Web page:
Haverhill School Committee Seeks State Help Paying for Moody, Silver Hill Repairs; Council Hears Tonight

Silver Hill Elementary School (Jay Saulnier file photograph for WHAV News.)

Click image for Haverhill City Council agenda.

The Haverhill School Committee is moving ahead with an application for financial assistance from the state regarding needed repairs at two city schools.

The Committee voted last Thursday to approve sending a statement of interest to the Massachusetts School Building Authority for necessary upgrades to the William H. Moody School and the Silver Hill Elementary School. Haverhill city councilors are expected to follow suit tonight.

Facilities Director Stephen D. Dorrance said both schools will require roof replacements in the not-too-distant future, and the Moody School also needs new windows and a heating system. He told the Committee at a previous meeting, under the MSBA’s Accelerated Repair Program, the state would pick up over 70% of those costs. Committee member Richard J. Rosa called the approval an easy vote.

“This is what we should be doing for taxpayers. We could buy it at a discount or we could pay full price in a few years because the roof isn’t going to get newer over the next few years. It’s only going to get worse,” he said.

Committee Vice Chairman Scott W. Wood Jr. expressed his concern that even with the discount, it was still unclear what will be the city’s portion of those costs. Assistant Superintendent Michael J. Pfifferling answered this portion of the application is non-binding and exact figures would be available before the city must commit.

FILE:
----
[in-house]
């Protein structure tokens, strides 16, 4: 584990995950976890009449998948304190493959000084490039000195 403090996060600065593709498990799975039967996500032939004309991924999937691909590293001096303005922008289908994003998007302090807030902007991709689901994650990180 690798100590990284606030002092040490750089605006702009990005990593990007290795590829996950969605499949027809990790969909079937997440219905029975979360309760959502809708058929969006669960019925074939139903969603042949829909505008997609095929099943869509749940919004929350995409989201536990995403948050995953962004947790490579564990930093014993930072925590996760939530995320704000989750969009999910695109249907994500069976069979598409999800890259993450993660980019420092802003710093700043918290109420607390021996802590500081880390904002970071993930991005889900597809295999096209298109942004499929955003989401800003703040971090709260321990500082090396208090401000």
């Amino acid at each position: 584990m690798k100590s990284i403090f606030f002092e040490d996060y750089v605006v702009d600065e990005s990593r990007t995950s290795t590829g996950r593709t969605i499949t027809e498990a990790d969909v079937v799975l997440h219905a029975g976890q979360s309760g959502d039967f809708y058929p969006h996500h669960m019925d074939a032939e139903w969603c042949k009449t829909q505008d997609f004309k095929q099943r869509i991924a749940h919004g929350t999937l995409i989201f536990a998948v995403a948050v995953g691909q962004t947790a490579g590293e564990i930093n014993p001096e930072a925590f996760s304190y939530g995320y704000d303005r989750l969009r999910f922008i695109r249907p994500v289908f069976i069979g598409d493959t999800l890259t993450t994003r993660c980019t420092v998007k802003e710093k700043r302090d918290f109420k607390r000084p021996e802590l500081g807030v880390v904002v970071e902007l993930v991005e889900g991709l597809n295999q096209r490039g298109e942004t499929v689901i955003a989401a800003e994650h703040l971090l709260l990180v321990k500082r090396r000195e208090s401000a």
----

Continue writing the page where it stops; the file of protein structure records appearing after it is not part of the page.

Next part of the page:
“So, we’re not committing any funds at this point. All we are doing is asking the MSBA to come out and look at our buildings and tell us, yes, you are in need of repair or no you are not in need of repair,” he explained.

Originally, the application was intended only for the Moody School with Silver Hill as an alternative. Pfifferling, however, recommended the Committee apply for both schools because it was unknown how the City Council would respond. Mayor James J. Fiorentini disputed that.

“Yes we do. If you vote for 12 schools, the City Council will approve 12 schools. If you vote for a budget of $200 million, the City Council will approve it and say it’s not enough,” the mayor quipped.

The Committee voted unanimously to submit both applications. City Council Vice President Colin F. LePage and Councilors Timothy J. Jordan and John A. Michitson requested Dorrance appear before the City Council tonight.

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